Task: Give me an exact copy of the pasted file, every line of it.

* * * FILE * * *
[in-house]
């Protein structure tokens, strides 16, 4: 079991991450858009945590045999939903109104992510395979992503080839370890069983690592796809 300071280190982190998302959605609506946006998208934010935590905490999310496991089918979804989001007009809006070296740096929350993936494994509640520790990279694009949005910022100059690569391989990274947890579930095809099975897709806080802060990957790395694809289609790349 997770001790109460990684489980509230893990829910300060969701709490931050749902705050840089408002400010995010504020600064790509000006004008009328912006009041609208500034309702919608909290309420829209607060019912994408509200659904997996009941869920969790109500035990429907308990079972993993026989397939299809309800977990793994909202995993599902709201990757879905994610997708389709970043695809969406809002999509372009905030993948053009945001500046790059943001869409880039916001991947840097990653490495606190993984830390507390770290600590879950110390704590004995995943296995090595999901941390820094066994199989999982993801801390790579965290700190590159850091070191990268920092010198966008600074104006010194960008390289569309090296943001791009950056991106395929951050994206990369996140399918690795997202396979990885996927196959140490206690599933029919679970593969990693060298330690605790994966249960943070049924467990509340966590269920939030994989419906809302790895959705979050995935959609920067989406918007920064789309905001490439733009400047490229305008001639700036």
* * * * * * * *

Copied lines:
[in-house]
């Protein structure tokens, strides 16, 4: 079991991450858009945590045999939903109104992510395979992503080839370890069983690592796809 300071280190982190998302959605609506946006998208934010935590905490999310496991089918979804989001007009809006070296740096929350993936494994509640520790990279694009949005910022100059690569391989990274947890579930095809099975897709806080802060990957790395694809289609790349 997770001790109460990684489980509230893990829910300060969701709490931050749902705050840089408002400010995010504020600064790509000006004008009328912006009041609208500034309702919608909290309420829209607060019912994408509200659904997996009941869920969790109500035990429907308990079972993993026989397939299809309800977990793994909202995993599902709201990757879905994610997708389709970043695809969406809002999509372009905030993948053009945001500046790059943001869409880039916001991947840097990653490495606190993984830390507390770290600590879950110390704590004995995943296995090595999901941390820094066994199989999982993801801390790579965290700190590159850091070191990268920092010198966008600074104006010194960008390289569309090296943001791009950056991106395929951050994206990369996140399918690795997202396979990885996927196959140490206690599933029919679970593969990693060298330690605790994966249960943070049924467990509340966590269920939030994989419906809302790895959705979050995935959609920067989406918007920064789309905001490439733009400047490229305008001639700036």